But with a compromise proposal due out Monday from a bipartisan Senate group and several key sticking points reportedly ironed out, immigrant advocates said they hope legislation will be introduced by late spring. They said momentum is building in their favor, especially since the watershed last November in which Hispanic voters played a decisive role in President Obama’s reelection.
“We knew this was going to be a hot topic, but we never imagined we would have a bill in the Senate by now,” said Jaime Contreras, a Maryland-based SEIU official and native of El Salvador who spent much of the past week handing out rally fliers in offices, malls and Latino neighborhoods.
“We are not asking for crumbs. We are pushing for a path to citizenship that is realistic and fair,” Contreras said, adding that anything longer than a 10-year waiting period for illegal immigrants to apply for legal residency is “unacceptable.”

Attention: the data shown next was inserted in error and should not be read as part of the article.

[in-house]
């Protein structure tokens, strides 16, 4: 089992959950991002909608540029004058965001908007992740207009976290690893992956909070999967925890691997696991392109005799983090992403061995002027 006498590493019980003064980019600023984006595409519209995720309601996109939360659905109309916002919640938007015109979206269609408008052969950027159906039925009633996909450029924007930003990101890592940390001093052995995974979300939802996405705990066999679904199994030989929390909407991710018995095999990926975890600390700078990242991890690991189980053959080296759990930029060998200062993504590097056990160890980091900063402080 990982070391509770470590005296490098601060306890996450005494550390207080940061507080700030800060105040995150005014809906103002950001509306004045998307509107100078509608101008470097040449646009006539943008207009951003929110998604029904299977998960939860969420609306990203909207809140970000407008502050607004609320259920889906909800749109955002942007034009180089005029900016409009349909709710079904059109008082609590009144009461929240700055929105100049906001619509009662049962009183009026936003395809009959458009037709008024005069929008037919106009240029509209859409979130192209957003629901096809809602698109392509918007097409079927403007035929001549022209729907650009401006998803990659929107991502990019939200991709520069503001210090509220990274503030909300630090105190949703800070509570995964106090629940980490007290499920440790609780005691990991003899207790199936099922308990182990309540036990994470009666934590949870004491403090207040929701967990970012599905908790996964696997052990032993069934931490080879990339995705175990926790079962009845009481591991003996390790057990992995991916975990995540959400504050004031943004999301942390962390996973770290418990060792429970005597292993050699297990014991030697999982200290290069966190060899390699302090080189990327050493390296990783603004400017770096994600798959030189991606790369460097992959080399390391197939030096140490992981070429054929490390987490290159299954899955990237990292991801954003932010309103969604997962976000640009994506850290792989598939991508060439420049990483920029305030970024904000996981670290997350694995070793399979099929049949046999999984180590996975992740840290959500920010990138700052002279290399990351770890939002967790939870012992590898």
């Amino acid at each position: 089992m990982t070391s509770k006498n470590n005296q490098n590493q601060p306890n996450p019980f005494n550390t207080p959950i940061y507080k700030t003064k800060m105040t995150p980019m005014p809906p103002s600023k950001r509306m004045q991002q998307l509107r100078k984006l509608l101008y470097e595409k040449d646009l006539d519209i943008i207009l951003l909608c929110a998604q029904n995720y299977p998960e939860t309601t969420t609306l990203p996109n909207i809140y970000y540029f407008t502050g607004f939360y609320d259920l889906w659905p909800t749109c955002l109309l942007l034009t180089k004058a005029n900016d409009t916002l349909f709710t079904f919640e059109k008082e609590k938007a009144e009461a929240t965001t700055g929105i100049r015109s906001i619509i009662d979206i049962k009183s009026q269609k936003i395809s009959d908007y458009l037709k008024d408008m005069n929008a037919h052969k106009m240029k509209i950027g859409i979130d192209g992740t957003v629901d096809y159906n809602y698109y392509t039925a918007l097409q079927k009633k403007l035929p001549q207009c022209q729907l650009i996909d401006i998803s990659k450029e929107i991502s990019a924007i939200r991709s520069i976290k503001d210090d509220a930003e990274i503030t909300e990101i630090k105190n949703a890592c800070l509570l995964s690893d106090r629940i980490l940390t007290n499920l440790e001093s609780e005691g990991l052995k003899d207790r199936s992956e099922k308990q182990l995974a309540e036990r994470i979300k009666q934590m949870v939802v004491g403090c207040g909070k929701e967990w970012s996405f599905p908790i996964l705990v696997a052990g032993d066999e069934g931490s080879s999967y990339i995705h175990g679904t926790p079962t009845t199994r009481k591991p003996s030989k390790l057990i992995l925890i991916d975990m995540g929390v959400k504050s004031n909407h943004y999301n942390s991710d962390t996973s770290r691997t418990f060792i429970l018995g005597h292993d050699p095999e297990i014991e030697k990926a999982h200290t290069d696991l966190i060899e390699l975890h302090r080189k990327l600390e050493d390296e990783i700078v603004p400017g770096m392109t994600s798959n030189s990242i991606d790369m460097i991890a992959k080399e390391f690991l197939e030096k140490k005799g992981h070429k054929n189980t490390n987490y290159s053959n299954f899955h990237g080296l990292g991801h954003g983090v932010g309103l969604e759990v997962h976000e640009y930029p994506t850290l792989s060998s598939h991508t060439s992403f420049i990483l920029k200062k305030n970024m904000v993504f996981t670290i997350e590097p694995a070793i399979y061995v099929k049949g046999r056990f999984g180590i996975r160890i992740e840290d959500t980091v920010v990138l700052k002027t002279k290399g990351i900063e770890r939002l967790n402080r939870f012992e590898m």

“We are on the right track,” he said. “Democrats want this, Republicans need it and our people expect it. The time to solve this problem is now.”
Gustavo Torres, the executive director of Casa of Maryland, an advocacy group that is co-sponoring the rally with the SEIU, struck an equally upbeat tone when asked about the prospects for their key demand: a reasonable timeline and set of requirements to allow virtually all illegal immigrants to become U.S. citizens.
Torres said he expects setbacks and continued Republican opposition to legislation in the coming weeks and months. But he said hundreds of volunteers from his group and others would be out in force, lobbying members of Congress and soliticing support among immigrant groups.